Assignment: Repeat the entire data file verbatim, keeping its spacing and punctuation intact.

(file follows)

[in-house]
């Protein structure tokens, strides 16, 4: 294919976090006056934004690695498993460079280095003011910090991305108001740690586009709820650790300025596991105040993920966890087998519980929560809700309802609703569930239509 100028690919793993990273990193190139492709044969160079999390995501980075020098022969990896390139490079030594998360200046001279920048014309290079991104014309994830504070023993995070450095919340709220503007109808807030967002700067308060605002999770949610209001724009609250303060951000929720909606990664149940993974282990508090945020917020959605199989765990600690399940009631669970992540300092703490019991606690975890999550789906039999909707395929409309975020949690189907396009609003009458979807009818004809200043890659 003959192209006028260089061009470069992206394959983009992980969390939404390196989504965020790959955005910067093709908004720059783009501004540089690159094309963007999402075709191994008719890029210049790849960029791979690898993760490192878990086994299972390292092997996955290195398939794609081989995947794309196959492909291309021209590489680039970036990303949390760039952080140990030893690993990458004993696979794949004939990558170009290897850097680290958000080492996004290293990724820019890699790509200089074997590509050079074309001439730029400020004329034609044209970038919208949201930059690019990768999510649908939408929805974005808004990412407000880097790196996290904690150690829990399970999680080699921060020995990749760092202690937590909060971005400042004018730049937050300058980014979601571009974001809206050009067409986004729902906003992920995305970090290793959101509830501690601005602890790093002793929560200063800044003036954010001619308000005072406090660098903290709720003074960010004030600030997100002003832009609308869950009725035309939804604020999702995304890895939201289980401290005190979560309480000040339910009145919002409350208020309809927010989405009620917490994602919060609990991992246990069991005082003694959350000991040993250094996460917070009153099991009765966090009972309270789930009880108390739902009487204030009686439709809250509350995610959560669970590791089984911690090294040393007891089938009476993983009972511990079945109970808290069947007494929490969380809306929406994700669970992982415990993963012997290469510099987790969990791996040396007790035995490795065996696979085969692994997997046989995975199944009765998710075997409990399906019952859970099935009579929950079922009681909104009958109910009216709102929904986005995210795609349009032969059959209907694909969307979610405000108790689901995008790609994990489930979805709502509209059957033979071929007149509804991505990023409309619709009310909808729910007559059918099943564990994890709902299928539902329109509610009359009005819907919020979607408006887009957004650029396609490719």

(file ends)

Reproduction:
[in-house]
């Protein structure tokens, strides 16, 4: 294919976090006056934004690695498993460079280095003011910090991305108001740690586009709820650790300025596991105040993920966890087998519980929560809700309802609703569930239509 100028690919793993990273990193190139492709044969160079999390995501980075020098022969990896390139490079030594998360200046001279920048014309290079991104014309994830504070023993995070450095919340709220503007109808807030967002700067308060605002999770949610209001724009609250303060951000929720909606990664149940993974282990508090945020917020959605199989765990600690399940009631669970992540300092703490019991606690975890999550789906039999909707395929409309975020949690189907396009609003009458979807009818004809200043890659 003959192209006028260089061009470069992206394959983009992980969390939404390196989504965020790959955005910067093709908004720059783009501004540089690159094309963007999402075709191994008719890029210049790849960029791979690898993760490192878990086994299972390292092997996955290195398939794609081989995947794309196959492909291309021209590489680039970036990303949390760039952080140990030893690993990458004993696979794949004939990558170009290897850097680290958000080492996004290293990724820019890699790509200089074997590509050079074309001439730029400020004329034609044209970038919208949201930059690019990768999510649908939408929805974005808004990412407000880097790196996290904690150690829990399970999680080699921060020995990749760092202690937590909060971005400042004018730049937050300058980014979601571009974001809206050009067409986004729902906003992920995305970090290793959101509830501690601005602890790093002793929560200063800044003036954010001619308000005072406090660098903290709720003074960010004030600030997100002003832009609308869950009725035309939804604020999702995304890895939201289980401290005190979560309480000040339910009145919002409350208020309809927010989405009620917490994602919060609990991992246990069991005082003694959350000991040993250094996460917070009153099991009765966090009972309270789930009880108390739902009487204030009686439709809250509350995610959560669970590791089984911690090294040393007891089938009476993983009972511990079945109970808290069947007494929490969380809306929406994700669970992982415990993963012997290469510099987790969990791996040396007790035995490795065996696979085969692994997997046989995975199944009765998710075997409990399906019952859970099935009579929950079922009681909104009958109910009216709102929904986005995210795609349009032969059959209907694909969307979610405000108790689901995008790609994990489930979805709502509209059957033979071929007149509804991505990023409309619709009310909808729910007559059918099943564990994890709902299928539902329109509610009359009005819907919020979607408006887009957004650029396609490719």